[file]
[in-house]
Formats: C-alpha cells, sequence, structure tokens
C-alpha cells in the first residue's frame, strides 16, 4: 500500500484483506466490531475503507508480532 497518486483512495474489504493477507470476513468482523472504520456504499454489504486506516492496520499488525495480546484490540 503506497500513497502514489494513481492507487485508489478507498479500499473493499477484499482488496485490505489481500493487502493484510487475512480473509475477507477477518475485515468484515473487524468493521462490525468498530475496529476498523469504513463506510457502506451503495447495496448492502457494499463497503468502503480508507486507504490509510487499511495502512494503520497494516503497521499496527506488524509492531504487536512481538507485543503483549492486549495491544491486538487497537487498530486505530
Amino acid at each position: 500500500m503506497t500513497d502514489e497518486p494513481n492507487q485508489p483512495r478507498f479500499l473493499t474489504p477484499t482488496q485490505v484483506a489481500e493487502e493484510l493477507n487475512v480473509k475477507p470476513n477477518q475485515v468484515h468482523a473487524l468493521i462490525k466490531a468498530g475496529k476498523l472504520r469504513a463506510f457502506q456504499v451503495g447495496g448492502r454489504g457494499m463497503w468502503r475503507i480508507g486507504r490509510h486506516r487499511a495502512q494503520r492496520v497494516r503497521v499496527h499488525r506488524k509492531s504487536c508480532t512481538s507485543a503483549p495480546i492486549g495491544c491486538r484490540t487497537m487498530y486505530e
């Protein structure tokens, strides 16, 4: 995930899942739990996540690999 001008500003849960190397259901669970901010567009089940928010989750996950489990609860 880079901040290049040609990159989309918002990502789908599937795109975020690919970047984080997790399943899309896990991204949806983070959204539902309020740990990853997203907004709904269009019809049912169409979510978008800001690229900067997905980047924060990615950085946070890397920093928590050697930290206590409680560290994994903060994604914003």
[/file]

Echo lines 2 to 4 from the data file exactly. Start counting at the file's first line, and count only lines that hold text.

Formats: C-alpha cells, sequence, structure tokens
C-alpha cells in the first residue's frame, strides 16, 4: 500500500484483506466490531475503507508480532 497518486483512495474489504493477507470476513468482523472504520456504499454489504486506516492496520499488525495480546484490540 503506497500513497502514489494513481492507487485508489478507498479500499473493499477484499482488496485490505489481500493487502493484510487475512480473509475477507477477518475485515468484515473487524468493521462490525468498530475496529476498523469504513463506510457502506451503495447495496448492502457494499463497503468502503480508507486507504490509510487499511495502512494503520497494516503497521499496527506488524509492531504487536512481538507485543503483549492486549495491544491486538487497537487498530486505530
Amino acid at each position: 500500500m503506497t500513497d502514489e497518486p494513481n492507487q485508489p483512495r478507498f479500499l473493499t474489504p477484499t482488496q485490505v484483506a489481500e493487502e493484510l493477507n487475512v480473509k475477507p470476513n477477518q475485515v468484515h468482523a473487524l468493521i462490525k466490531a468498530g475496529k476498523l472504520r469504513a463506510f457502506q456504499v451503495g447495496g448492502r454489504g457494499m463497503w468502503r475503507i480508507g486507504r490509510h486506516r487499511a495502512q494503520r492496520v497494516r503497521v499496527h499488525r506488524k509492531s504487536c508480532t512481538s507485543a503483549p495480546i492486549g495491544c491486538r484490540t487497537m487498530y486505530e